Former Beacon Editor Al Hooper dies (updated)

By Brian Soergel | Oct 02, 2018
Al Hooper

Updated Oct. 3:

Al Hooper, a journalist who lived and breathed the written word and kept readers informed as an Edmonds Beacon editor and writer, died Sunday, Sept. 30.

He was 88.

“I worked with Al for many years, and kept in touch with him on Facebook after his retirement,” said Linda Chittim, former general manager of Beacon Publishing. “He couldn't have been a more encouraging and kind man. An excellent writer and editor. My condolences to his family.”

Said Edmonds Mayor Dave Earling: “He was a wonderful writer and human being with a very quiet, fabulous sense of humor.”

Former Edmonds Mayor Gary Haakenson came in contact with Hooper many times.

“Very sorry to hear this,” he said. “I just received three of his books in the mail yesterday. A good man.”

In addition to being a consummate journalist – his sharp wit often took direct aim at those who he was tasked to cover, Hooper was – indeed – a prolific novelist.

After putting his newspaper career to bed, Hooper jumped at the opportunity to create his alter ego in the Adam Cole series (“Flynn’s Last Stand,” “Cole’s Last Chance” and “One Last Shot”). Just last week, Beacon Publisher Paul Archipley wrote a review of “One Last Shot.”

“Hooper’s strengths – including taut prose and snappy dialogue regularly interspersed with plenty of action – make ‘Shot’ a page-turner that keeps readers glued,” Archipley wrote.

Archipley visited Hooper over the weekend, finding him as witty and charming as ever, despite his declining health.

“Al was a great mentor,” Archipley said. “When I bought the Edmonds Beacon in 1998, he was the best part of the deal. I’m grateful I could call him my friend.”

Longtime readers will remember Hooper for his popular “City Lights” column in the Beacon, which he continued to write after retiring as Beacon editor in December 2008.

One of Hooper’s hires was columnist Joanne Peterson, who writes the Beacon’s “Home Again” column.

“A month or so after my first column,” she said, “Al emailed me his favorite Mark Twain story. I've told it often since. The story goes that Mark Twain wrote a lengthy letter to a friend. And then he apologized.

“He said he was sorry the letter was so long – he didn't have time to write a short one. Al liked that story, and its application to journalism. He liked the discipline of going back for another look at whatever he had written.

“Could it be tighter? Shorter? Better? I liked the story, and like applying it every time I write. Al Hooper will be sorely missed by people who knew him far longer and far better than I did. But he touched my life, and I will miss having him in my world.”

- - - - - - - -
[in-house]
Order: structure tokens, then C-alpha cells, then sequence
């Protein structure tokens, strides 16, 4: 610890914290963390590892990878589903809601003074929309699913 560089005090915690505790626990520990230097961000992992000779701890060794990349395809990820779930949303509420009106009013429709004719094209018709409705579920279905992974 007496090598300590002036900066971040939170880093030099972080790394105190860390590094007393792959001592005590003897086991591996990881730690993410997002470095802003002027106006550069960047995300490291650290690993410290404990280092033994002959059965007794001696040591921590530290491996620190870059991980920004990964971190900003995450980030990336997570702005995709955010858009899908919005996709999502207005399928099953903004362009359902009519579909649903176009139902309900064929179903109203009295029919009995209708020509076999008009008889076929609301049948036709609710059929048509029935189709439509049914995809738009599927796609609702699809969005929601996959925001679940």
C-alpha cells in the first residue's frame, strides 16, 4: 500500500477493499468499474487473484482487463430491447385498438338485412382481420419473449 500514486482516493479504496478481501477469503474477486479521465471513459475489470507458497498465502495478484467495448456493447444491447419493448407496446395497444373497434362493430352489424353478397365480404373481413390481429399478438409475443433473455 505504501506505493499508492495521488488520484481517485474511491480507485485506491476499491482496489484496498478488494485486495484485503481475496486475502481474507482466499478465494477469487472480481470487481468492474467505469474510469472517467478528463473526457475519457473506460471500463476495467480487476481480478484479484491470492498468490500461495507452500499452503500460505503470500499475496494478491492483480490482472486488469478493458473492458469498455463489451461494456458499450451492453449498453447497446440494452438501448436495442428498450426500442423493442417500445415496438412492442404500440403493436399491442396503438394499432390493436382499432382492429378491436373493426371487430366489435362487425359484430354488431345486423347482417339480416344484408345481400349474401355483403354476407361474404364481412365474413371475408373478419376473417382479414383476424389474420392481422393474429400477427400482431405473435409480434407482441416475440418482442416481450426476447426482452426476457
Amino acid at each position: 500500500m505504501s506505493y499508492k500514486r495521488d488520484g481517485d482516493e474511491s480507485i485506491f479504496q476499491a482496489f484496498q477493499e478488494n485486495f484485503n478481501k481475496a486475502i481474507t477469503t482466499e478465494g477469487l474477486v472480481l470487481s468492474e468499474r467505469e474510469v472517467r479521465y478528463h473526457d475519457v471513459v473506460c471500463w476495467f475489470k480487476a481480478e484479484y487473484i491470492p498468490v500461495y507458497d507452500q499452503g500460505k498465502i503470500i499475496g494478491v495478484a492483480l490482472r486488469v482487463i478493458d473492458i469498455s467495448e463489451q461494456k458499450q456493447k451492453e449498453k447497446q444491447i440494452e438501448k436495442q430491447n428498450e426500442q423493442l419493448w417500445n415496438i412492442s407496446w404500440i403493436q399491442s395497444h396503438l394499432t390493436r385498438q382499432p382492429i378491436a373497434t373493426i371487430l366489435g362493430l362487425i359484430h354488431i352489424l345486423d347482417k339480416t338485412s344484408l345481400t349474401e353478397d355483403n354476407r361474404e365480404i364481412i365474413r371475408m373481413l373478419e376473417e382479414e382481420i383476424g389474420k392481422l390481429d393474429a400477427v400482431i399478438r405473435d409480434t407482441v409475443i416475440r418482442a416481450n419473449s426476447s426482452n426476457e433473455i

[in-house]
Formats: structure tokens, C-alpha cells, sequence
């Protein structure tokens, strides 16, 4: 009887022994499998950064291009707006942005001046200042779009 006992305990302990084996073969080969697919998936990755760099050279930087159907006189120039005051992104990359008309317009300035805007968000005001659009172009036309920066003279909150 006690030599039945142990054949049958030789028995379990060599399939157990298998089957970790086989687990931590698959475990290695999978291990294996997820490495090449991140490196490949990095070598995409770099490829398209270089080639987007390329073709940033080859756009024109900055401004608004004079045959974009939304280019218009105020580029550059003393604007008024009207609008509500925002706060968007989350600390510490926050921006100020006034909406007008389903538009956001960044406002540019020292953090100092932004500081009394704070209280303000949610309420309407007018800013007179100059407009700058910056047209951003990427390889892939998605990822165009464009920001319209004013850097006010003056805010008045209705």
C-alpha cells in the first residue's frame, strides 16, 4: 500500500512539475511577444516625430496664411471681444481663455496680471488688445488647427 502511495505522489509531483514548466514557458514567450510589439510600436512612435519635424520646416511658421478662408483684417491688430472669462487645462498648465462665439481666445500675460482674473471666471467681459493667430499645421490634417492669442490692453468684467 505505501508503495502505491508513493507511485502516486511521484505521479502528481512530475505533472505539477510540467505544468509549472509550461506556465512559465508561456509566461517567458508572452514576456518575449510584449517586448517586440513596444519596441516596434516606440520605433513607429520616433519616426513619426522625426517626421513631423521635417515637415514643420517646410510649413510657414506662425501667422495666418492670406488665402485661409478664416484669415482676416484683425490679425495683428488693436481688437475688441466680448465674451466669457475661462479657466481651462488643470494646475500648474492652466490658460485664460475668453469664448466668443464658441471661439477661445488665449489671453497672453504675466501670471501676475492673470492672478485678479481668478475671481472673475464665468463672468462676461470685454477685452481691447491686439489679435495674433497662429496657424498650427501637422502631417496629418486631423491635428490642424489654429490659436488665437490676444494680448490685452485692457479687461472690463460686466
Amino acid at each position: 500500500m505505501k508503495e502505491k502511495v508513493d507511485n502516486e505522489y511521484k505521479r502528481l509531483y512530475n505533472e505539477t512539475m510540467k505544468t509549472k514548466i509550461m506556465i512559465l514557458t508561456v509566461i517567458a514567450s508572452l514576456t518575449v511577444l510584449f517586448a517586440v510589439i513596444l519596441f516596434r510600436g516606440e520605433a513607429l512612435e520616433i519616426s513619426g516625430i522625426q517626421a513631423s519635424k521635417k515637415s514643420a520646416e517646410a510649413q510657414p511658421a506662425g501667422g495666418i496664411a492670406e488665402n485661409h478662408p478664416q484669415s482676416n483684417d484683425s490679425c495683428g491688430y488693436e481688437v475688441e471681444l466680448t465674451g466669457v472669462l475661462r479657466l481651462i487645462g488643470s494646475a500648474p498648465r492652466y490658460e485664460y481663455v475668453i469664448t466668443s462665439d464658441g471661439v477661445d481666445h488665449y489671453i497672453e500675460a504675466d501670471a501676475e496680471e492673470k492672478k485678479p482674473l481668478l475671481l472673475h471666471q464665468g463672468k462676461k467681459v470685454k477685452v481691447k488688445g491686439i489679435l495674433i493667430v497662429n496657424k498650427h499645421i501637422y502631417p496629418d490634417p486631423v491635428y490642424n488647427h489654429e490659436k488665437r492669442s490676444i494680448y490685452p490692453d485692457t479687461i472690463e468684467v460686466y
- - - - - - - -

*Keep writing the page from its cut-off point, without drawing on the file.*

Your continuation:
Hooper was born May 22, 1930, to Hubert and Margaret Tomlinson Hooper of Winnipeg, Manitoba, the youngest of six siblings.

Hooper was a career newspaperman. In addition to finishing his career with a long stint at the Edmonds Beacon (he was editor at the former Edmonds Paper when Archipley purchased it and renamed it the Edmonds Beacon), he worked for publications in Winnipeg, Vancouver, Yakima, Vancouver Island and Seattle.

Hooper enjoyed hockey, boxing and basketball, and earned a black belt in karate.

His family spoke for many when they wrote, “Al was truly one of the kindest and most generous of souls. He was known for his dry wit, sense of humor and his insightful perspective on sports and life.

“He was an exemplary role model for his children and grandchildren, providing constant support and encouragement. He enriched the lives of everyone he met. His loss has created a seismic shift in the lives of his family, colleagues and long-time friends.”

Al is survived by his wife June; children Patty, Lee and John; sons-in-law and daughter-in-law Robin, Ron and Lynn; and three grandchildren, Nathan, Graham and Anna.

There will not be a service. In lieu of flowers, a donation can be made to Doctors Without Borders, ACLU.org or a charity of your choice.


Original story:

Al Hooper, former editor of the Edmonds Beacon, died Sunday, according to his family.

Just last week, Beacon Publisher Paul Archipley wrote a review of Hooper’s third in a series of mystery novels, “One Last Shot.”

“Hooper’s strengths – including taut prose and snappy dialogue regularly interspersed with plenty of action – make 'Shot' a page-turner that keeps readers glued,” Archipley wrote.

Longtime readers will remember Al for his popular “City Lights” column in the Beacon.

Beacon columnist Joanne Peterson, who writes the “Home Again” column in the Beacon, wrote about Hooper in April 2017 after publication of her 600th column.

“I did not meet Al Hooper in person for three years after that day I called the Beacon office and asked for the editor,” she wrote, reminiscing about the beginning of her column.

“We communicated weekly by email, though, and his succinct comments helped me improve my skills immeasurably. He insists now that he never did anything for me back then but write the headlines for my columns.

“In truth, Al – now a published author, retired from journalism – was a mentor and inspiration to me.”

Al wrote a letter to the editor soon after I was named editor that commended my hiring and my first column.

That meant a lot, as Al’s engaging writing style, bullish reporting skills and transcendent humor were all qualities he must have known he had somehow handed down to me.

See ya, Al. You were the best. I hope I can continue to one day be second best.

 

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